A very upset Nicky, who had been Sam’s fosterer, alerted us to the very sad news.
She told us how absolutely devastated his mum, Maria, is on losing him and she fondly
described Sam as a mischievous character, a lovable rogue.

Maria then let us know more about Sam’s sad passing which was on Friday 10th March
with him having suddenly become ill on the evening of Friday 10th February.

She said “Sam spent a full month battling severe Uro Sepsia which was resistant to all
known antibiotics and turned out to be auto immune in origin. He went into remission
for 5 days with steroids but then relapsed. The steroids loosened his ligaments and his right cruciate ligament tore as he tried to force himself to urinate as he was going into total renal failure.

He had already successfully survived surgery and treatment for Para Thyroid cancer and
also surgery for a torn left cruciate ligament 2 years ago.

Sam fought to survive right up until his body completely shut down. We are both
totally heartbroken especially as he was with us for such a short time (just four and a half years).

 I adored Sam who was, to use the vet's words 'a real maverick, a rebel
without a cause'. This describes his character very well. He was a very unique dog who
thought he was a human.

From day one, he stole so much food etc that I called him' Sam I Am ' like the character
in the Dr Zeuss book 'Green Eggs and Ham' but, for now, I am still too sad and numb
and the house is so empty and tidy without him.

 I even miss the constant hoovering of his hairs and the battles over food … he used to
open the fridge and help himself whenever we were at work and he broke locks etc so,
in the end, we had to remove the fridge from the kitchen and put it in the study.

Thanks to our lovely Sam, Nicki and I became good friends from day one and she has
been absolutely fantastic when we have needed her most. She, Ray and the kids are a
lovely family and I feel honoured to have them all as friends.

Sometime in the future, I will write about some of the many scrapes Sam got himself
into, not to mention the money he cost me because of it, some of which is so funny that
I could write a book about all his adventures”.

Goodbye Sam. You will never be forgotten

Everyone at IRR was very sorry to hear the devastating news about Sam and,
although we didn't all know him personally, we could see he was, clearly, an absolutely
beautiful boy, full of character, who was cruelly taken far too soon. We would like to say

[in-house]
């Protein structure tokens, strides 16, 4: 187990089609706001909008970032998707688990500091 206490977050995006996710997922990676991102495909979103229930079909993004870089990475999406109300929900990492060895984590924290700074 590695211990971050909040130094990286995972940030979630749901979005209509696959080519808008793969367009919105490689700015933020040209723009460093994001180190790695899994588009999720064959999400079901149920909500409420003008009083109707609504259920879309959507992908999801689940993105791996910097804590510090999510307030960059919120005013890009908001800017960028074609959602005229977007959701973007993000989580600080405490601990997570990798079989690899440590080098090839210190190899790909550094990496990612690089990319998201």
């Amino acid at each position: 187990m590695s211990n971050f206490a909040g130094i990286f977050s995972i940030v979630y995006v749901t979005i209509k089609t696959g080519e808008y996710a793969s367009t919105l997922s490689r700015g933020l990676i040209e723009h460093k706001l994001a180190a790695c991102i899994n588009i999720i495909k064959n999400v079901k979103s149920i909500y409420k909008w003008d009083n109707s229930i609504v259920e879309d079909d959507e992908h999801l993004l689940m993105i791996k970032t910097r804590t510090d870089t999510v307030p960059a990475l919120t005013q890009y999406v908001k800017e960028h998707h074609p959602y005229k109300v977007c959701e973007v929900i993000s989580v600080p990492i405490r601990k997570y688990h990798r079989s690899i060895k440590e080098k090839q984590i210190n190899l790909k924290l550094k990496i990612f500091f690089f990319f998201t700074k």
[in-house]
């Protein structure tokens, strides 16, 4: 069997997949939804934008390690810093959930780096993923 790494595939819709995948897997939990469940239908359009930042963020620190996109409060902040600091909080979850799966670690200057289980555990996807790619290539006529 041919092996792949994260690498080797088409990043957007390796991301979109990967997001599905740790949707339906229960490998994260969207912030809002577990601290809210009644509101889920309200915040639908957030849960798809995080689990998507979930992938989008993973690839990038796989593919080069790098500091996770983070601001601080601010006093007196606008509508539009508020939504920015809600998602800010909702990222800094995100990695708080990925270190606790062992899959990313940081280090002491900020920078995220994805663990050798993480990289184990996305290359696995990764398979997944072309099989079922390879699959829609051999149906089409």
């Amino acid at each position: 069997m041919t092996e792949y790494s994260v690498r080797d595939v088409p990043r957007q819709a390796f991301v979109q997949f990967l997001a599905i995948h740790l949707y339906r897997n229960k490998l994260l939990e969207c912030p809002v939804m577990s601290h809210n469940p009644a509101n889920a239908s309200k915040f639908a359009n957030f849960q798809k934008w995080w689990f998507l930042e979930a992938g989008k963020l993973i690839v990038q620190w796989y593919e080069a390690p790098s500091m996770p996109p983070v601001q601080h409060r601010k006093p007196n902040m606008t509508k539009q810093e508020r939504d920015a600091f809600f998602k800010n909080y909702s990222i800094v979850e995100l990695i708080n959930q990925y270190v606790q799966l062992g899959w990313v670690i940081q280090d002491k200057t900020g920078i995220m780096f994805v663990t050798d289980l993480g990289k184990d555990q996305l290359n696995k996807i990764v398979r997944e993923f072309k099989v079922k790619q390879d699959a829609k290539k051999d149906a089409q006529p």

a big thankyou to Maria and her husband for giving our boy such a wonderful life
and for loving him unconditionally.


Sam is 6 years old. He was surrendered because his previous owners didn’t have the time to walk him.

Fosterer’s initial report - Ireland: July 2012

Sam is great with children and good in the car. When he arrived here he had
a run in the garden and then settled down, despite being very anxious to begin with.

Sam does not appear to have had very much basic training so will need someone to spend time with him.

Fosterer’s first report – UK: July 2012

Sam arrived on Friday 13th July. He rode home in the car and was perfectly behaved. He met our dogs with great enthusiasm sniffing in the usual manner. On the first night Sam settled in the utility reasonably well barking for a short time.
On Saturday night Sam didn’t settle as well into the utility and barked for a longer period of time and for short bursts throughout the night.
On Sunday night Sam slept with our dog Levi in the Utility and after an initial period of barking slept.
Sam is an intelligent dog. He is fully housetrained and he walks well on a lead (harness) with just a bit of pulling to begin with. Sam is also really affectionate, although very excitable.  I would liken Sam to a puppy in a 6 year old dog’s body. Because of this I would not recommend he be rehomed with younger children. He doesn’t seem to like cats either.
I can see great potential in Sam, he is food orientated and enjoys training. He is starting to understand what behaviour is expected of him. Obviously his world’s been turned upside down lately and he is showing this through a mixture of anxiety and excitement.


Fosterer’s second report: UK: July 2012

We’ve seen some major transformations in Sam since he first arrived. He is a lot calmer and seems much happier in himself.
At night he now sleeps in a crate and settles quite quickly with just a few woofs. He continues to be fully house trained. On walks he pulls to begin with and barks with excitement when he sees other dogs as he wants to greet them. He gets a little perplexed if dog owners walk in another direction. If Sam doesn’t want to do something on a walk he does the retriever refusal and won’t move, this is usually because he wants to sniff (he does more sniffing than walking).
Sam now comes when called; he can also sit on command. Sam remains very reliant on Levi as a guide as to what he should be doing. He will probably benefit from living with another dog.
Sam seeks attention by nuzzling your arm for a fuss but we are seeing longer periods when he is happily settled. Sam loves to greet everyone, but might be too much for younger children as he lacks spatial awareness and is a little bit clumsy.
Sam continues to woof at the cat when he sees him but we can call him away from the patio doors. He’s not been introduced to the cat as of yet.
We are seeing more of Sam’s personality shine through. He is very affectionate and loves a big cuddle. He will need further training but is adapting to life as an indoor pet well.


Sam has gone to his forever home to begin his new life with Maria.

2017 Irish Retriever Rescue